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Wow.

Mike Maples speaker headshot

Mike @ 33:53

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Yeah.

Tim Ferriss speaker headshot

Tim @ 33:54

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Ev’s a good guy.

Mike Maples speaker headshot

Mike @ 33:55

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He is. So, I remember that because both of those guys were good to me. You know? I was just some random Joe Schmo guy. Both of them gave me a chance to be involved in their companies and yeah.

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Tim @ 34:11

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Yeah. They’re good guys.

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Mike @ 34:14

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I try to remember that every time an entrepreneur pitches us, I try to remember the grace those guys showed me.

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Tim @ 34:21

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And our stories intertwine in so many ways, because that’s-

Mike Maples speaker headshot

Mike @ 34:26

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I met him right around the time we were hanging out on this book.

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Tim @ 34:29

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Exactly. In 2007, South by South West, I begged and pleaded with Hugh Forest, who is running South by interactive, or at least the programming side…

Mike Maples speaker headshot

Mike @ 34:38

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Still is.

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Tim @ 34:39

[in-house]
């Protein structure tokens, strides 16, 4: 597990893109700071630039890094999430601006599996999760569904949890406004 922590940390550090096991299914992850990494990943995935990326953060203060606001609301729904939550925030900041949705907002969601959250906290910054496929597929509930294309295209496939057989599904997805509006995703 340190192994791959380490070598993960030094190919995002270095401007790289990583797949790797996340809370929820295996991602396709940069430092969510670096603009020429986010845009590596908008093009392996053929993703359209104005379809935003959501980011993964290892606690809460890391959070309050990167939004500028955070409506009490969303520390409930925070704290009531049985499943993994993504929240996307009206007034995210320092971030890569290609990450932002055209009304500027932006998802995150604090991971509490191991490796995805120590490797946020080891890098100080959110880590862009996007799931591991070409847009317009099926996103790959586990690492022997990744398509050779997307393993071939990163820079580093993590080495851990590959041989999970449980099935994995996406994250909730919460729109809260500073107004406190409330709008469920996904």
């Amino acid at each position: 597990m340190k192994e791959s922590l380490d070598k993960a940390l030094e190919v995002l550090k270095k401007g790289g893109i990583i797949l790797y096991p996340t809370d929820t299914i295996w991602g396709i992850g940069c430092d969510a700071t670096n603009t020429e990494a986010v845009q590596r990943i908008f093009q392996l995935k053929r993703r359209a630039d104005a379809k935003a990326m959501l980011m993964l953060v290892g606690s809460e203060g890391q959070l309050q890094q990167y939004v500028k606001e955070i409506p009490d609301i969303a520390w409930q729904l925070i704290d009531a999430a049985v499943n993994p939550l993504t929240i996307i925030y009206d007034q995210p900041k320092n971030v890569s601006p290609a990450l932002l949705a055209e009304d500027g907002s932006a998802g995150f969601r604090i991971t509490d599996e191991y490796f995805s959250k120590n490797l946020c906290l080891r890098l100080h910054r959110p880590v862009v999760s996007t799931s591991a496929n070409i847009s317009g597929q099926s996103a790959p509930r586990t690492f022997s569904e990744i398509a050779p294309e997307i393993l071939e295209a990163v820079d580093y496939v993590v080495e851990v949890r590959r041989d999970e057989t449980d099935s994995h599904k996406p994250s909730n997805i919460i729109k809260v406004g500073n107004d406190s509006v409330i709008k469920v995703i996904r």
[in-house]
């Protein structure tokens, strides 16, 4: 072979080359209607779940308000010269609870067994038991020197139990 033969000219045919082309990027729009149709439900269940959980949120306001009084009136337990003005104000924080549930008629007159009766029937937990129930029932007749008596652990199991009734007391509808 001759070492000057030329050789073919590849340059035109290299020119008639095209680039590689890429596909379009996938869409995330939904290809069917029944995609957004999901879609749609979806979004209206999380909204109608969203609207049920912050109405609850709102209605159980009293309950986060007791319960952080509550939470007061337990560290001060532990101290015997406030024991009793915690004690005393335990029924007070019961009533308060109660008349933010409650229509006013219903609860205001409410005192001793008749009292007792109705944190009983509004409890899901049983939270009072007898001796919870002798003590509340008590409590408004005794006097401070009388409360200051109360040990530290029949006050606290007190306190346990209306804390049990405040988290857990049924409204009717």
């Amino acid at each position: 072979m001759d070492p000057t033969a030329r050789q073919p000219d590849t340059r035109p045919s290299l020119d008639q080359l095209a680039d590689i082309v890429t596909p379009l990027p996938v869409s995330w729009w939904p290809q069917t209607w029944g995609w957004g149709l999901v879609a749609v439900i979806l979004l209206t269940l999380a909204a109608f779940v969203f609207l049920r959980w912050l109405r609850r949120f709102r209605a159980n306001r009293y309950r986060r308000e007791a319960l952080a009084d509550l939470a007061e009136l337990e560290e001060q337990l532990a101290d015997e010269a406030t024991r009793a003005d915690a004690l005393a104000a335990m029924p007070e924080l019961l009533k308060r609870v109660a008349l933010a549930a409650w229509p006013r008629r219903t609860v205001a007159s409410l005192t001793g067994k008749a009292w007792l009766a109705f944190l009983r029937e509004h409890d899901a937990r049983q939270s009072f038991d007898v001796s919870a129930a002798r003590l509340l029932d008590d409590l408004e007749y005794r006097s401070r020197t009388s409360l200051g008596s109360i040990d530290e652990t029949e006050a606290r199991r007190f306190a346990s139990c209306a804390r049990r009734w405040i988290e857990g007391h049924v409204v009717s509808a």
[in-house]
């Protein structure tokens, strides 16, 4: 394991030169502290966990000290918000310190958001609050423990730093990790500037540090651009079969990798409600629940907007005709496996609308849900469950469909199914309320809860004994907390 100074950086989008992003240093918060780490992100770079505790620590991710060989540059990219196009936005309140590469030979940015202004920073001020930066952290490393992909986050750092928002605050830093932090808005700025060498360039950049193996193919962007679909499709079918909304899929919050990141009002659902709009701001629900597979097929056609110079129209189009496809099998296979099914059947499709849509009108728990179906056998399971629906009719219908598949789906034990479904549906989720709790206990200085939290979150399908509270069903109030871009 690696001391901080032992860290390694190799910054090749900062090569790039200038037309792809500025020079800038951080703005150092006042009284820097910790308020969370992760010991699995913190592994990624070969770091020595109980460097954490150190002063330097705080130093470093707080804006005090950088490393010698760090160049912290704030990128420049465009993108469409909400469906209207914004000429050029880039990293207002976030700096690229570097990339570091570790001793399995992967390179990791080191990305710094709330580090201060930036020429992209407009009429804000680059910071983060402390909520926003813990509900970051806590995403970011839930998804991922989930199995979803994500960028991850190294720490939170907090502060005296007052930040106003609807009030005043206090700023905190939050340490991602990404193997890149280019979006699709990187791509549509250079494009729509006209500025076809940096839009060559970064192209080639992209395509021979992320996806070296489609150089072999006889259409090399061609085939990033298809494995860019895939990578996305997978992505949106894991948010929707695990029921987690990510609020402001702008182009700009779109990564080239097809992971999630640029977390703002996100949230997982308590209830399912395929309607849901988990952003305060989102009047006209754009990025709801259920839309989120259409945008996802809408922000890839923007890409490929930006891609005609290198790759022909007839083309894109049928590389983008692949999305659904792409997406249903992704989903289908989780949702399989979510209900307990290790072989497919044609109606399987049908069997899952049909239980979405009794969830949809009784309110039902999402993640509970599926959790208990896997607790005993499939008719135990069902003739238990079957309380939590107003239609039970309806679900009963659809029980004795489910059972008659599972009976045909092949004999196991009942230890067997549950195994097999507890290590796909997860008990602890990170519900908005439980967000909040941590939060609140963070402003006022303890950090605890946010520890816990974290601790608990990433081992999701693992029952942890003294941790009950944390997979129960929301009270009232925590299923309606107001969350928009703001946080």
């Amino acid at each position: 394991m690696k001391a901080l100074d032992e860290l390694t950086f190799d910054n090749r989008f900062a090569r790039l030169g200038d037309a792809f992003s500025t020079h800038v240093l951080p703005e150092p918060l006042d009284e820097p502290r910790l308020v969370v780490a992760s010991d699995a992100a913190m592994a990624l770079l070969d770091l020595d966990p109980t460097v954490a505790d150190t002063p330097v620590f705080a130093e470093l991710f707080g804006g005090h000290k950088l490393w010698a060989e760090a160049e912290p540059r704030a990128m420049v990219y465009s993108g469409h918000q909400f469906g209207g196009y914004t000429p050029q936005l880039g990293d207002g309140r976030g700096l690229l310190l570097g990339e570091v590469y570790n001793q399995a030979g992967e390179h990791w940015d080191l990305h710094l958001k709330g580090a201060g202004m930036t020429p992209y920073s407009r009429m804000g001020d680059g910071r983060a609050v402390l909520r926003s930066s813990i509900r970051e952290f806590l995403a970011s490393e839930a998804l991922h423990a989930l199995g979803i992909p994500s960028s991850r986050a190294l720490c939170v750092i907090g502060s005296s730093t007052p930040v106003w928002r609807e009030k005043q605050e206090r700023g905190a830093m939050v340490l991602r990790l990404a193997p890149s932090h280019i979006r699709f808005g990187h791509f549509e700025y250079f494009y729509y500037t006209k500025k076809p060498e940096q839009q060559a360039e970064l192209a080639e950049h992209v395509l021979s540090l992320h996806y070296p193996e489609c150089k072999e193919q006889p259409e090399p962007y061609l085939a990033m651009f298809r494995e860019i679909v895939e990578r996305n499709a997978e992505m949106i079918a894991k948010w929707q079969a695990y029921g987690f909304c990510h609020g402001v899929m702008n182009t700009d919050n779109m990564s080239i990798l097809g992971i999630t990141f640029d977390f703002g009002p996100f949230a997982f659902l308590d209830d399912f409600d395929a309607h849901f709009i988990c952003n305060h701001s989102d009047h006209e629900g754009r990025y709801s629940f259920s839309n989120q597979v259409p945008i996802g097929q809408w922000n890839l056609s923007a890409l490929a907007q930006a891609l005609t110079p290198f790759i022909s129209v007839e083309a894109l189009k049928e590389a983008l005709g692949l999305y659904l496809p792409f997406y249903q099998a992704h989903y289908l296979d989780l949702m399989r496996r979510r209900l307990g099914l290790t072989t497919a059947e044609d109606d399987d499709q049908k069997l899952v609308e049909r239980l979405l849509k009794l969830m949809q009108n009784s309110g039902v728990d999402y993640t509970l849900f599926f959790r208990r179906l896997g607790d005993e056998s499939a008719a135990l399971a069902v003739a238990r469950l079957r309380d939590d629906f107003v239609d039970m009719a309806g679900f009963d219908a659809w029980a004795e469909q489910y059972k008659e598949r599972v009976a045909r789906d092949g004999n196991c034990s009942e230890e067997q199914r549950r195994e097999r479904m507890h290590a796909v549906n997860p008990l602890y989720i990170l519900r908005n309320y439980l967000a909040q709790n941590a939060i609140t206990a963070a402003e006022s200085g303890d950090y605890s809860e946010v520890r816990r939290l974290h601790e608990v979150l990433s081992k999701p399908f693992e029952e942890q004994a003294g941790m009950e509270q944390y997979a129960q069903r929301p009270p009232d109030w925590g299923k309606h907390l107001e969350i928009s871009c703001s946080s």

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Still is. And now, a neighbor of mine, effectively. I begged and pleaded. I said, “If you have any last minute cancel … I know you don’t have any spots. Because I’ve already been rejected, multiple times. But, if you have a cancellation, if there’s anything that moves. And there’s a spot, please let me know. I’d love the opportunity.”

And lo and behold there was this chance. 2007. Which, at the time to put it into perspective, all of the tweets in the world were being displayed on these big screen TVs, that were positioned around the conference hall. Just one feed, moving kind of slowly, every Twitter user. I was briefly in the top 100. I was very proud of that, until Ashton Kutcher came along and just kicked my head right off.

Mike Maples speaker headshot

Mike @ 35:19

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I never cracked the top 100.

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Tim @ 35:22

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You only needed like 500 at one point. Then it was gone.

Mike Maples speaker headshot

Mike @ 35:26

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I should have been Mike at Twitter but I was like, “Oh, come on. How far is this gonna go?”

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Tim @ 35:31

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But there’s so many people who have that story. They’re like, “I just chose HawaiiSteak5.0 as my user name because it’s not gonna become anything.” Then there like, “Now, I’m stuck with that for the rest of my life.”